[on Joanne Woodward] Joanne always made it her business to hold back her career while Paul Newman was on the up and up. And that girl is one helluva talented actress. But she knew what side her bread was buttered on and let Paul become the superstar of the family. The result? They're still happily married today.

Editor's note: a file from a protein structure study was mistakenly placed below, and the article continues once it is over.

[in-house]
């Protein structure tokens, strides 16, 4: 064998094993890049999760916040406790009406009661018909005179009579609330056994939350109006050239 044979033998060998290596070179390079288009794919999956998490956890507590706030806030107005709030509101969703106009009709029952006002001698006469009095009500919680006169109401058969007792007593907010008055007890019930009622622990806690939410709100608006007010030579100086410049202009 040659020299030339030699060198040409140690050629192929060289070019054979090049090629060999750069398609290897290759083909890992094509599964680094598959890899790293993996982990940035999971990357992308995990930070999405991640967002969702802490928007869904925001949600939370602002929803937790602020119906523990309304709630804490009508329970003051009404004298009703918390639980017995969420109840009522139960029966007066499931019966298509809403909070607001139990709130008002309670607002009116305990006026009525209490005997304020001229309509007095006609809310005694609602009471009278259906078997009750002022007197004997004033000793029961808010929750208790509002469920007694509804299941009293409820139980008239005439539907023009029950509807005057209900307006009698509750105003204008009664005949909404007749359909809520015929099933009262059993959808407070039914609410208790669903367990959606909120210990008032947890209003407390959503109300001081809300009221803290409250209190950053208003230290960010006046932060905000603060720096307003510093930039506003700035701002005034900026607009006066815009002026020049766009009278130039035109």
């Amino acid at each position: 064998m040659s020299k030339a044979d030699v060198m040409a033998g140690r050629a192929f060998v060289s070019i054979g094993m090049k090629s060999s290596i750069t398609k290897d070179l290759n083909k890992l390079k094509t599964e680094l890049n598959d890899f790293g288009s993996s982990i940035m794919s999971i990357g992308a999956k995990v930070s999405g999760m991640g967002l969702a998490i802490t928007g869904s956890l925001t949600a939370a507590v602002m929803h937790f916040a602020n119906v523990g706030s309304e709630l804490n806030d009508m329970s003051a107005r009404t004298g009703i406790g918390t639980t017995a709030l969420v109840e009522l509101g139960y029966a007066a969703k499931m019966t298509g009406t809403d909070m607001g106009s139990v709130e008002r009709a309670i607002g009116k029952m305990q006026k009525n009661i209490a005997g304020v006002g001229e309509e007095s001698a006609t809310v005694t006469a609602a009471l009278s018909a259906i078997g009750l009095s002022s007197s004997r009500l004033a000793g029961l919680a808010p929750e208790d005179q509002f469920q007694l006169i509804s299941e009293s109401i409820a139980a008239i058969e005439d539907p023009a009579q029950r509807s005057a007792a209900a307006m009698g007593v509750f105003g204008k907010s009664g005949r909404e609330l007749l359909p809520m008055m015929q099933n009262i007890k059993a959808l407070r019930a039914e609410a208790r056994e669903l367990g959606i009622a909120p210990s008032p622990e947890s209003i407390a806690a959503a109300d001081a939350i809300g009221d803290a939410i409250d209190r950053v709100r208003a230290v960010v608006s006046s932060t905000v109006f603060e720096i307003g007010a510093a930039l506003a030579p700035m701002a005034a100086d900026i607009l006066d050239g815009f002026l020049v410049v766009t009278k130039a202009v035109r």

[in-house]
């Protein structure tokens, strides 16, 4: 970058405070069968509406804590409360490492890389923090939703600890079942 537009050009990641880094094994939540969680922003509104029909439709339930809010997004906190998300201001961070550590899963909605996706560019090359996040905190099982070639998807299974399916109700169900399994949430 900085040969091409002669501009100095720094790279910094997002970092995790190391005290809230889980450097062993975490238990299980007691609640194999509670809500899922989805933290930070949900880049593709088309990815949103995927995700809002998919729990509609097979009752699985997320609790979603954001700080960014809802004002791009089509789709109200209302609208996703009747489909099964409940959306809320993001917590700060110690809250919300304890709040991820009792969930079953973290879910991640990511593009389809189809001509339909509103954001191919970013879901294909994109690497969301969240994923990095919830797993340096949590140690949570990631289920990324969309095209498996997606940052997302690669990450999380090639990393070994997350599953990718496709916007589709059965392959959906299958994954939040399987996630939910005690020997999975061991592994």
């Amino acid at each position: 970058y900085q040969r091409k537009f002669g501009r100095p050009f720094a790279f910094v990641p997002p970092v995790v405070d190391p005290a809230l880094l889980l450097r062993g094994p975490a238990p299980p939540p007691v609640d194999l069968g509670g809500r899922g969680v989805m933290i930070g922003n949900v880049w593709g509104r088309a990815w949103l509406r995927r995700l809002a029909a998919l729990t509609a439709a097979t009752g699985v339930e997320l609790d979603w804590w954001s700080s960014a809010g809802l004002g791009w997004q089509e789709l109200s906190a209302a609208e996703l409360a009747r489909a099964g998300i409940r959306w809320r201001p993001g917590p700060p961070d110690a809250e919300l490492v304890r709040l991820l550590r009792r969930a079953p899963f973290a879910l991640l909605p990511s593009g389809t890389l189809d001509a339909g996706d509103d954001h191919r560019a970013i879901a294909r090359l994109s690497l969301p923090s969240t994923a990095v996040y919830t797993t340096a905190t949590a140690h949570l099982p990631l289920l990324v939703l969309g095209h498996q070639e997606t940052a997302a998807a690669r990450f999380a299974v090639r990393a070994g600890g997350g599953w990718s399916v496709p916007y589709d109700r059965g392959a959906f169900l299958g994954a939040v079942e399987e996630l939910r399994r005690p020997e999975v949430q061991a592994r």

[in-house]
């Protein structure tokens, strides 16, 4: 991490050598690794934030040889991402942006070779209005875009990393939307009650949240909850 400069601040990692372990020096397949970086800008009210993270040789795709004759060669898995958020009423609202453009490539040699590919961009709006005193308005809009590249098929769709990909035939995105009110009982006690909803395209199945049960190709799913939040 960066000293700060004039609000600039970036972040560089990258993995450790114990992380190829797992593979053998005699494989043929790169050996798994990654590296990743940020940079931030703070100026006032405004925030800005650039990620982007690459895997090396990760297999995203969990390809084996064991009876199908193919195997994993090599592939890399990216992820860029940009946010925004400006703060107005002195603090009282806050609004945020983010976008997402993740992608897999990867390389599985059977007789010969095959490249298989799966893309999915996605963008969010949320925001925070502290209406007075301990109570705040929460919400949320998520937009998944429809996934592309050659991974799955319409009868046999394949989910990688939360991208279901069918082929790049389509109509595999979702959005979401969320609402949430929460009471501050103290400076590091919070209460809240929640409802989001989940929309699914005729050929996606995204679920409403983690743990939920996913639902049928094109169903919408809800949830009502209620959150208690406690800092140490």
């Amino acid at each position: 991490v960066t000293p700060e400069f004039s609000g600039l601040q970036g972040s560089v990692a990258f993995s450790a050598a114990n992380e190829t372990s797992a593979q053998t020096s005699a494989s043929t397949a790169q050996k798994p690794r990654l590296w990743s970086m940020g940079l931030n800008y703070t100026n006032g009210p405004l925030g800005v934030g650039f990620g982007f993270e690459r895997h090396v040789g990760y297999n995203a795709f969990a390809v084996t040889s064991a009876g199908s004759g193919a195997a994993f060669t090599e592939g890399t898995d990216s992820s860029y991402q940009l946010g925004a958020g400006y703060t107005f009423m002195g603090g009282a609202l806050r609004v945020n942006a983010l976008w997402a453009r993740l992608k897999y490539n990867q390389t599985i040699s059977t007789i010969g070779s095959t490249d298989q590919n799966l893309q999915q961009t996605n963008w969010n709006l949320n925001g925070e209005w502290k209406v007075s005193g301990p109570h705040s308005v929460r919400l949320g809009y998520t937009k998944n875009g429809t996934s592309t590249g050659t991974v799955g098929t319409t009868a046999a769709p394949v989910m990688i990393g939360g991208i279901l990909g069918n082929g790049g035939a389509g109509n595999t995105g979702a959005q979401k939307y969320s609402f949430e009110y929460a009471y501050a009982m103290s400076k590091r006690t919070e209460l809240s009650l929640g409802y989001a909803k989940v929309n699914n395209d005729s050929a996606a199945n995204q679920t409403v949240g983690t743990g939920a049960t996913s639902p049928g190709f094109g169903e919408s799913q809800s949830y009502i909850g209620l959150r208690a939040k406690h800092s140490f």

I think on-stage nudity is disgusting, shameful and damaging to all things American. But if I were 22 with a great body, it would be artistic, tasteful, patriotic and a progressive religious experience.
It's sad that people are so open about their sexuality. Sex is much more fun when you have to sneak around and cover it up.
My face was always so made up, it looked as though it had the decorators in.